Do you remember the day that you learned to ride a bicycle? Maybe it was not just one day, but several. Do you remember who it was that helped you to learn? For some of us, this means taking a trip down memory lane. It also might mean a recollection of spills, bruises, and tears. After all, it is the learning part that can bring the pain. Once you learn, it is just fine-tuning after that. In fact, after you gain a little confidence, it seems a whole other world opens to you. Moving faster than you have ever been able to run…the wind in your face, the thrill of winning—oops, fell again… the agony of defeat….up again and pedaling for all your might!
At our home, a few years ago, we were fortunate to have our grandchildren around when it was time to learn to ride their bikes. Out oldest was eight at the time, our youngest was five. It was time to take off the training wheels for our eight-year-old and time to try to ride unsupported. And that meant that Papa had to be alongside, running up and down the street encouraging, “Peddle, peddle, peddle!” and “You are doing great, keep it up.” Over and over and over, again. Tears, bruises, scrapes and frustration were all a part of the experience. Then there was the day when it all came together. Peddles turning, balance gained and squealing with glee—hitting the open road. Hurray! Since that time his skills for riding have improved greatly. He can stop, turn, and oh, yes, go down hills with his feet off the pedals, coasting as fast as the inline will take him. Now there are smiles and anticipation for the next time we’ll be able to go riding our bikes together.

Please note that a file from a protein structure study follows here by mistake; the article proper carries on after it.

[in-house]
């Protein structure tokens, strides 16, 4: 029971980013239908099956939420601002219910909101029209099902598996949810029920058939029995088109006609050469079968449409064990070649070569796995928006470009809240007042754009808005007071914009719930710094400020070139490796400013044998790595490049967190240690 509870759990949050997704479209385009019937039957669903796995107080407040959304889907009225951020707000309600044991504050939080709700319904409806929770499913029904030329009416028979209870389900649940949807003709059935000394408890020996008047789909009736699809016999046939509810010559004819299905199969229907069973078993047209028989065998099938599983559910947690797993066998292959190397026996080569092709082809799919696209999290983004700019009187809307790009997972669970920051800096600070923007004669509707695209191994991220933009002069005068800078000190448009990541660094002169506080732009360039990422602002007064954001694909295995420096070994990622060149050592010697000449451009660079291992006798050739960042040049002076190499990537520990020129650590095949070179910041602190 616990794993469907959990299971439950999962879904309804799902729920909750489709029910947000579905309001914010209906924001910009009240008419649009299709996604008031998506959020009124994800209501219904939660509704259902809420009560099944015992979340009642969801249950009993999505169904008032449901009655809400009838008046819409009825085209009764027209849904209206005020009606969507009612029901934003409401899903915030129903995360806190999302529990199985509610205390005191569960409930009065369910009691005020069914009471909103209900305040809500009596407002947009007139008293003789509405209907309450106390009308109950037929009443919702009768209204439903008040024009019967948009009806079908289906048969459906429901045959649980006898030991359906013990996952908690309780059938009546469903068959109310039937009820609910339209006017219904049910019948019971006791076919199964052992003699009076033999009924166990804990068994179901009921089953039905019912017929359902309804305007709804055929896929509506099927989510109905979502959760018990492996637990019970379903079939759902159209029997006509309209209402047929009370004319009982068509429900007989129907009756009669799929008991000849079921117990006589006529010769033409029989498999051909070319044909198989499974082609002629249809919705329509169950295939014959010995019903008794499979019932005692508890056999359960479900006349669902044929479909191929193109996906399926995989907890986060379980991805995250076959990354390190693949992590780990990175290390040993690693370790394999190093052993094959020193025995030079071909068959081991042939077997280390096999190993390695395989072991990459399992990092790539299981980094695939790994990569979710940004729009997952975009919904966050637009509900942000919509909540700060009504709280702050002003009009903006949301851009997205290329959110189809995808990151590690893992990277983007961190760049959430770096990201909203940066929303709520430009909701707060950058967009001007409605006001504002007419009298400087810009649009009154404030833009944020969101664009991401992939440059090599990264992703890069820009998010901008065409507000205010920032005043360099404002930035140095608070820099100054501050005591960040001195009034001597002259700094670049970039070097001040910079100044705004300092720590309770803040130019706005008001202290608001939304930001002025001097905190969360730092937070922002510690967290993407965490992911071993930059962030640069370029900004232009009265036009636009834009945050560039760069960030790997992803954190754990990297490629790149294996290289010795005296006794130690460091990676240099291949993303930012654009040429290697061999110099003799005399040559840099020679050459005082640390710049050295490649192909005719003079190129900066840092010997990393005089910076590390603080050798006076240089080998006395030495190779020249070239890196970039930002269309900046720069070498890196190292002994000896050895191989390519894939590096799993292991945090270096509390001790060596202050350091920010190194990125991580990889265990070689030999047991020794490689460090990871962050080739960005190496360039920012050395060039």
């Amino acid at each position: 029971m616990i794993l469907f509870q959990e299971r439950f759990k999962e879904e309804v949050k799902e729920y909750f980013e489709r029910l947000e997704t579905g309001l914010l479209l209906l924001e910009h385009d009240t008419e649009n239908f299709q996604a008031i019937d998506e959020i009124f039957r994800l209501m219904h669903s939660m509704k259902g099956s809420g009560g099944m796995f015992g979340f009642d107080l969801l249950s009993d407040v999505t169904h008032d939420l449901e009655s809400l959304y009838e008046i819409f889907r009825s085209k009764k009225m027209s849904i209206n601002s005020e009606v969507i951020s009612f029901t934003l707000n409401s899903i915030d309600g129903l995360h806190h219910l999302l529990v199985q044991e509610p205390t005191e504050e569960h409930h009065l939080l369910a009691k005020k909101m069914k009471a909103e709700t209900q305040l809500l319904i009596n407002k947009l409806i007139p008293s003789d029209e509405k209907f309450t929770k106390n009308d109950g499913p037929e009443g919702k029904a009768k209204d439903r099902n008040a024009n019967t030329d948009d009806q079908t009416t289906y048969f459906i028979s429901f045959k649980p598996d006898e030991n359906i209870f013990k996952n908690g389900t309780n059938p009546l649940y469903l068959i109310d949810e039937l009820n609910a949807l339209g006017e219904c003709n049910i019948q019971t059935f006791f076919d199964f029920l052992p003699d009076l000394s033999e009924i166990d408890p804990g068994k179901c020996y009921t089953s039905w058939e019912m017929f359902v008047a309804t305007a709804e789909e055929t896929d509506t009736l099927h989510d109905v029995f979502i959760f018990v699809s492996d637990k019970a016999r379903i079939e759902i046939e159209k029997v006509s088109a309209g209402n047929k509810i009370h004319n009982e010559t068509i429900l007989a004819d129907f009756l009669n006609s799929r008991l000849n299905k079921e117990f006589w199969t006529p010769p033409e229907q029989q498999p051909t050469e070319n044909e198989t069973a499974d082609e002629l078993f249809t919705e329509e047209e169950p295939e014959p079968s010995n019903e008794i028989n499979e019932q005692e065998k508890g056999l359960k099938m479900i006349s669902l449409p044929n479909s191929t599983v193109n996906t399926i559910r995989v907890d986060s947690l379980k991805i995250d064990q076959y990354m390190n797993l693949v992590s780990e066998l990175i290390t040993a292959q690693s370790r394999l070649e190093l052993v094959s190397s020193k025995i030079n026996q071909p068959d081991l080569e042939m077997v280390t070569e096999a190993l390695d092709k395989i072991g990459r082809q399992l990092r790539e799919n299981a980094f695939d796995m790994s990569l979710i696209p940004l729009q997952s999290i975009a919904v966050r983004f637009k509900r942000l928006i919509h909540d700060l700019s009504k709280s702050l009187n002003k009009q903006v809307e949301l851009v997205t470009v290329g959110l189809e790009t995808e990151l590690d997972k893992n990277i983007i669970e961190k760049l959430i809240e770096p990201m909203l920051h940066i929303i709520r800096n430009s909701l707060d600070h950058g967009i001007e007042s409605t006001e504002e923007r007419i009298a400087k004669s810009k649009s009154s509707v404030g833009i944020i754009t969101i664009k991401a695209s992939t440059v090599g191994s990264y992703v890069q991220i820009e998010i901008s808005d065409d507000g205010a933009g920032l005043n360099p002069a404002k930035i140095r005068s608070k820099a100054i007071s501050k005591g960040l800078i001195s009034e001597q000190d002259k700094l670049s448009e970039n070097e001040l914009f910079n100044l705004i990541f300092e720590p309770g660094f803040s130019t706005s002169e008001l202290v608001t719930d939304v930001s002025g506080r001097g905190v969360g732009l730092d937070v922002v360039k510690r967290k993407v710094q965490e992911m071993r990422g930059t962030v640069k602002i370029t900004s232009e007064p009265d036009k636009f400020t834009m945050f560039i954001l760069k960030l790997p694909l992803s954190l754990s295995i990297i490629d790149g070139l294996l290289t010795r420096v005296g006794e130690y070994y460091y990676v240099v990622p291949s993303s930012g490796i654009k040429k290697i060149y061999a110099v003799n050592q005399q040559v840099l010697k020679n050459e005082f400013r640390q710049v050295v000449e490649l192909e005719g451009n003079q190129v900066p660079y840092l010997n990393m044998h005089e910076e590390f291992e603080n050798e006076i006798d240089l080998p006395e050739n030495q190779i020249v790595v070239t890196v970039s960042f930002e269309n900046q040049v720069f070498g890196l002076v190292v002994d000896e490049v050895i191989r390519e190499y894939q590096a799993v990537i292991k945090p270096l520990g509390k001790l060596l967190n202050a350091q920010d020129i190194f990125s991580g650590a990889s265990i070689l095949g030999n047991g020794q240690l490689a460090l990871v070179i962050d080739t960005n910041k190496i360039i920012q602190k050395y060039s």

Then not to long afterwards it was time for our granddaughter. She wanted me to take the training wheels off her bike so she could ride like her big brother. And…we took the training wheels off and went out into the street. With helmet on and excitement high, we ventured up the road. “I have to hold you, just keep peddling,” I exclaimed. “Papa…I don’t like this,” were the words out of her mouth. After a few minutes, our first training session was over, and the training wheels came back on. It was only later when we tried again that she yelled, “let go, I can do this!” and she was sailing like she had always been a cyclist. It took her a few times, but she had learned how to ride a bike by watching her brother take far more licks and spills. She was ready to go without much more than a push.
Our relationship with God can be very much the same. For the so-called “experienced” believer, God is common ground. It is like sitting down and feeling the wind in your face. The ride is exhilarating and new each time you ride. For others, the experience is new, scary and we would like training wheels put on. We are not ready for such independence yet. But God remains available, ever present, holding on to us, helping us, encouraging us to keep trusting in him—and yes, sometimes letting us put the training wheels back on until we are ready for the next step of faith. Putting our trust in God, is like someone hanging on the back of our bike, saying “it’s OK…I got you.” Even when we learn to ride, we still may fall—it happens—from time to time. But knowing what it is like to experience the relationship with God, gives us courage and strength for the ride.
Have you been out for a ride lately? Maybe it is time to remember the joy of life’s ride—or perhaps it’s time to trust God’s presence for you for a first time.